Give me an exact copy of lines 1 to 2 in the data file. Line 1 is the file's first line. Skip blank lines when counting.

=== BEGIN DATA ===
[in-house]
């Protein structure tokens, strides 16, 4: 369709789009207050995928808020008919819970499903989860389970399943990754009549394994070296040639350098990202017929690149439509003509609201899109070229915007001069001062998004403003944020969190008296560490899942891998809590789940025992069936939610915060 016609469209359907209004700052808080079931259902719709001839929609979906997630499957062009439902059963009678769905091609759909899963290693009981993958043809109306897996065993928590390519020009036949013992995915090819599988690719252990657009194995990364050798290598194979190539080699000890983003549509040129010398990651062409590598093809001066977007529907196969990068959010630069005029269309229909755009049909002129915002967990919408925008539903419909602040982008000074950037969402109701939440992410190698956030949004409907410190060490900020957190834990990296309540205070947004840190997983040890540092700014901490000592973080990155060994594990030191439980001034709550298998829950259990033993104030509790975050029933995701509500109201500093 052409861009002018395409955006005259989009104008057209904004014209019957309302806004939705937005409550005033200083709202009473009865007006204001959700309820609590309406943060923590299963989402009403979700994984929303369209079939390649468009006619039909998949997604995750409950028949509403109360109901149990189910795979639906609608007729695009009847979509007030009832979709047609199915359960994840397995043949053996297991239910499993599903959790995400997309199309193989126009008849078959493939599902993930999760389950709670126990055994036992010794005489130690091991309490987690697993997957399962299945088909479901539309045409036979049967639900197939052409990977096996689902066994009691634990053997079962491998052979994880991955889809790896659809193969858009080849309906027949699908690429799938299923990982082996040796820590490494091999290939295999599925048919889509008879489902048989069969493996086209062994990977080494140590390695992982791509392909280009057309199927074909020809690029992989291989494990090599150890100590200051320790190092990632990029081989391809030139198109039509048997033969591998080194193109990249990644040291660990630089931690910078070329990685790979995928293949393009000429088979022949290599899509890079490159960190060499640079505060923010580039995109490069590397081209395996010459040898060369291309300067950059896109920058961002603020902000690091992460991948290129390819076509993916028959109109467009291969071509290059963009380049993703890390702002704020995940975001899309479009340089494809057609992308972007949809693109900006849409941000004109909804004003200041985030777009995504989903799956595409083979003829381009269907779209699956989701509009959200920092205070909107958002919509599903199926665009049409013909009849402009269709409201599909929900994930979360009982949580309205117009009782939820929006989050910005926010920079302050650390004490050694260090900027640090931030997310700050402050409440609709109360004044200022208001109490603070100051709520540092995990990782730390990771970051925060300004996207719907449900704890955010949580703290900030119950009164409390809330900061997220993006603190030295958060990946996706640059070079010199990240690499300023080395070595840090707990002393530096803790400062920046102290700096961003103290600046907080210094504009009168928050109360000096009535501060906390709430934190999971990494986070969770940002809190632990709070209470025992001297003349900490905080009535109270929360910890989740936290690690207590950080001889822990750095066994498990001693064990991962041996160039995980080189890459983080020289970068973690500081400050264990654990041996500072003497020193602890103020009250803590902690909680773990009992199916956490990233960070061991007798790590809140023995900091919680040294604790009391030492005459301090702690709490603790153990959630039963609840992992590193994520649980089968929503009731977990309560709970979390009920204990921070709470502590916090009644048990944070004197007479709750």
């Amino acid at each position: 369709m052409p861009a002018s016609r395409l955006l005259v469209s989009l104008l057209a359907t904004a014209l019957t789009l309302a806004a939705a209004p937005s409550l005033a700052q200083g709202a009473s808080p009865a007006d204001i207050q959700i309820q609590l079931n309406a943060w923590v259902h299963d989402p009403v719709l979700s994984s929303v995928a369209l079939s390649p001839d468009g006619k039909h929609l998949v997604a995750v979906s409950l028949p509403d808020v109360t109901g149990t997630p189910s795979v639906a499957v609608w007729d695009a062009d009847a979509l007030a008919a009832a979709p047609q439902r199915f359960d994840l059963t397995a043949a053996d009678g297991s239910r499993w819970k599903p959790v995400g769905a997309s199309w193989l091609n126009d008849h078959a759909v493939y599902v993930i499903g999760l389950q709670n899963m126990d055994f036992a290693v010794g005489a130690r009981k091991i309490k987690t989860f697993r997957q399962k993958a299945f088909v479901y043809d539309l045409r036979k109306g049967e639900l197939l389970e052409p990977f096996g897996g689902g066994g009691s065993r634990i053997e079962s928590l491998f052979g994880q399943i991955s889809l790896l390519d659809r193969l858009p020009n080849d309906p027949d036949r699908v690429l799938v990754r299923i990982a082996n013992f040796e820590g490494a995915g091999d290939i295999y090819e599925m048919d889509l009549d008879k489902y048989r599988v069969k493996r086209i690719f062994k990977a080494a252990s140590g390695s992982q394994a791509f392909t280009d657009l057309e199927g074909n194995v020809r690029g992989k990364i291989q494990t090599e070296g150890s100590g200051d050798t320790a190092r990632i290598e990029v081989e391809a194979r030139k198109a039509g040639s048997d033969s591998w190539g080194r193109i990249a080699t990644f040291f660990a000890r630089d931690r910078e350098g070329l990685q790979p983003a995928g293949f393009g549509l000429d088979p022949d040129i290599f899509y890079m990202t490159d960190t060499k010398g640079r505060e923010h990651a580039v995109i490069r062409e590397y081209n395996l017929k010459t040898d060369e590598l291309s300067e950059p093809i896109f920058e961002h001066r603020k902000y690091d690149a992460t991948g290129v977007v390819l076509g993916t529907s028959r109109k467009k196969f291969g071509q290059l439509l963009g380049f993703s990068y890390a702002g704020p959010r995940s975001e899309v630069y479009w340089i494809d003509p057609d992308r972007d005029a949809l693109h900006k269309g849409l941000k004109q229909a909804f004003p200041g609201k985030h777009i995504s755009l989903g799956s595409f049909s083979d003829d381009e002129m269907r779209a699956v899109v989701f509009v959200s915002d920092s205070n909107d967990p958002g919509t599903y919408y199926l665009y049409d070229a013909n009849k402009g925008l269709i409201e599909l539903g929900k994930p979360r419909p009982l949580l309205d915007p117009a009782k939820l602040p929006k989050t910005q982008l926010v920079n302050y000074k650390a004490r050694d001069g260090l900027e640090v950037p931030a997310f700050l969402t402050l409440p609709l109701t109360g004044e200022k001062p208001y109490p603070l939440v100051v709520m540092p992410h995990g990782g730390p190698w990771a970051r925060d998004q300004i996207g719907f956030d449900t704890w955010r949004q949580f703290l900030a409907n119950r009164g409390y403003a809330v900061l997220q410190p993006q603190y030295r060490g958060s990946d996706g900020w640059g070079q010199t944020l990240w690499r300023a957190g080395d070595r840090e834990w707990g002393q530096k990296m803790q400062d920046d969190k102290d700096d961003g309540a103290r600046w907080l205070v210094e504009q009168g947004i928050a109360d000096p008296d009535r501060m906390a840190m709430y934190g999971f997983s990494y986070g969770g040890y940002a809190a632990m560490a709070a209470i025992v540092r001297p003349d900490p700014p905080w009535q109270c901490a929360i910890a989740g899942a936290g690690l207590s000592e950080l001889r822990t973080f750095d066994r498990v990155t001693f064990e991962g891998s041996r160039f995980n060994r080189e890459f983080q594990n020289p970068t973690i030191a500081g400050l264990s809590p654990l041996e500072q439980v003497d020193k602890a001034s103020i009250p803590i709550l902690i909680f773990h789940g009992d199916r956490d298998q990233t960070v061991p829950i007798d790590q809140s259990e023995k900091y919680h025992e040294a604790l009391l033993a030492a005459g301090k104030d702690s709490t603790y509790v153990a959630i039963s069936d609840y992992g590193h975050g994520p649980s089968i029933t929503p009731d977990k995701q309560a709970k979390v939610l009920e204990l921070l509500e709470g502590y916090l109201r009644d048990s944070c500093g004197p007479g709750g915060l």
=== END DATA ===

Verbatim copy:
[in-house]
């Protein structure tokens, strides 16, 4: 369709789009207050995928808020008919819970499903989860389970399943990754009549394994070296040639350098990202017929690149439509003509609201899109070229915007001069001062998004403003944020969190008296560490899942891998809590789940025992069936939610915060 016609469209359907209004700052808080079931259902719709001839929609979906997630499957062009439902059963009678769905091609759909899963290693009981993958043809109306897996065993928590390519020009036949013992995915090819599988690719252990657009194995990364050798290598194979190539080699000890983003549509040129010398990651062409590598093809001066977007529907196969990068959010630069005029269309229909755009049909002129915002967990919408925008539903419909602040982008000074950037969402109701939440992410190698956030949004409907410190060490900020957190834990990296309540205070947004840190997983040890540092700014901490000592973080990155060994594990030191439980001034709550298998829950259990033993104030509790975050029933995701509500109201500093 052409861009002018395409955006005259989009104008057209904004014209019957309302806004939705937005409550005033200083709202009473009865007006204001959700309820609590309406943060923590299963989402009403979700994984929303369209079939390649468009006619039909998949997604995750409950028949509403109360109901149990189910795979639906609608007729695009009847979509007030009832979709047609199915359960994840397995043949053996297991239910499993599903959790995400997309199309193989126009008849078959493939599902993930999760389950709670126990055994036992010794005489130690091991309490987690697993997957399962299945088909479901539309045409036979049967639900197939052409990977096996689902066994009691634990053997079962491998052979994880991955889809790896659809193969858009080849309906027949699908690429799938299923990982082996040796820590490494091999290939295999599925048919889509008879489902048989069969493996086209062994990977080494140590390695992982791509392909280009057309199927074909020809690029992989291989494990090599150890100590200051320790190092990632990029081989391809030139198109039509048997033969591998080194193109990249990644040291660990630089931690910078070329990685790979995928293949393009000429088979022949290599899509890079490159960190060499640079505060923010580039995109490069590397081209395996010459040898060369291309300067950059896109920058961002603020902000690091992460991948290129390819076509993916028959109109467009291969071509290059963009380049993703890390702002704020995940975001899309479009340089494809057609992308972007949809693109900006849409941000004109909804004003200041985030777009995504989903799956595409083979003829381009269907779209699956989701509009959200920092205070909107958002919509599903199926665009049409013909009849402009269709409201599909929900994930979360009982949580309205117009009782939820929006989050910005926010920079302050650390004490050694260090900027640090931030997310700050402050409440609709109360004044200022208001109490603070100051709520540092995990990782730390990771970051925060300004996207719907449900704890955010949580703290900030119950009164409390809330900061997220993006603190030295958060990946996706640059070079010199990240690499300023080395070595840090707990002393530096803790400062920046102290700096961003103290600046907080210094504009009168928050109360000096009535501060906390709430934190999971990494986070969770940002809190632990709070209470025992001297003349900490905080009535109270929360910890989740936290690690207590950080001889822990750095066994498990001693064990991962041996160039995980080189890459983080020289970068973690500081400050264990654990041996500072003497020193602890103020009250803590902690909680773990009992199916956490990233960070061991007798790590809140023995900091919680040294604790009391030492005459301090702690709490603790153990959630039963609840992992590193994520649980089968929503009731977990309560709970979390009920204990921070709470502590916090009644048990944070004197007479709750």